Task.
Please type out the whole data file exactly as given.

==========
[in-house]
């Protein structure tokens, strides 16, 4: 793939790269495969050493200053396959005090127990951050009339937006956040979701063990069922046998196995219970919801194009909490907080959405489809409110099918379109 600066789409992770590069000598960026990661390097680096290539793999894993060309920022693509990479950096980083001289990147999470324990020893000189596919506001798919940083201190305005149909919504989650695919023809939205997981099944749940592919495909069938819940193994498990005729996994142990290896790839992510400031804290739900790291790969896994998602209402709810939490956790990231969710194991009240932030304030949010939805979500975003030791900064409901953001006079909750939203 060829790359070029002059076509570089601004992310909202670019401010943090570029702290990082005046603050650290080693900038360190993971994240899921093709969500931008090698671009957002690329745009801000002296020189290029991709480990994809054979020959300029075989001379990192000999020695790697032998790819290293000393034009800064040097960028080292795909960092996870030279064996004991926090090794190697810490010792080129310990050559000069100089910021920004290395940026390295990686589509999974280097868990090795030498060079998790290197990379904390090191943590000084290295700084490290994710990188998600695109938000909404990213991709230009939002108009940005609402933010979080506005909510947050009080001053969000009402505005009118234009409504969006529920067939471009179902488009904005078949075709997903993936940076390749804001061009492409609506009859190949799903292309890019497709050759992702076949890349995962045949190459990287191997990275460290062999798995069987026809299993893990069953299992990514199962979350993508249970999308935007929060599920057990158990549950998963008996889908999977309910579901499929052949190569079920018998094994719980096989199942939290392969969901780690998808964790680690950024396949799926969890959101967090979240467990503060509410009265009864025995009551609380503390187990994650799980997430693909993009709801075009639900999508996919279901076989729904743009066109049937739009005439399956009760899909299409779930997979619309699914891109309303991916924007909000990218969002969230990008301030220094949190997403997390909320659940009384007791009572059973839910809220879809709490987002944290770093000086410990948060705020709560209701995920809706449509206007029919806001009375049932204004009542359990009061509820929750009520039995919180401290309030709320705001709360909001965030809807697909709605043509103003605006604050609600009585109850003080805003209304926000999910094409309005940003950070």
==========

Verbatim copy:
[in-house]
């Protein structure tokens, strides 16, 4: 793939790269495969050493200053396959005090127990951050009339937006956040979701063990069922046998196995219970919801194009909490907080959405489809409110099918379109 600066789409992770590069000598960026990661390097680096290539793999894993060309920022693509990479950096980083001289990147999470324990020893000189596919506001798919940083201190305005149909919504989650695919023809939205997981099944749940592919495909069938819940193994498990005729996994142990290896790839992510400031804290739900790291790969896994998602209402709810939490956790990231969710194991009240932030304030949010939805979500975003030791900064409901953001006079909750939203 060829790359070029002059076509570089601004992310909202670019401010943090570029702290990082005046603050650290080693900038360190993971994240899921093709969500931008090698671009957002690329745009801000002296020189290029991709480990994809054979020959300029075989001379990192000999020695790697032998790819290293000393034009800064040097960028080292795909960092996870030279064996004991926090090794190697810490010792080129310990050559000069100089910021920004290395940026390295990686589509999974280097868990090795030498060079998790290197990379904390090191943590000084290295700084490290994710990188998600695109938000909404990213991709230009939002108009940005609402933010979080506005909510947050009080001053969000009402505005009118234009409504969006529920067939471009179902488009904005078949075709997903993936940076390749804001061009492409609506009859190949799903292309890019497709050759992702076949890349995962045949190459990287191997990275460290062999798995069987026809299993893990069953299992990514199962979350993508249970999308935007929060599920057990158990549950998963008996889908999977309910579901499929052949190569079920018998094994719980096989199942939290392969969901780690998808964790680690950024396949799926969890959101967090979240467990503060509410009265009864025995009551609380503390187990994650799980997430693909993009709801075009639900999508996919279901076989729904743009066109049937739009005439399956009760899909299409779930997979619309699914891109309303991916924007909000990218969002969230990008301030220094949190997403997390909320659940009384007791009572059973839910809220879809709490987002944290770093000086410990948060705020709560209701995920809706449509206007029919806001009375049932204004009542359990009061509820929750009520039995919180401290309030709320705001709360909001965030809807697909709605043509103003605006604050609600009585109850003080805003209304926000999910094409309005940003950070």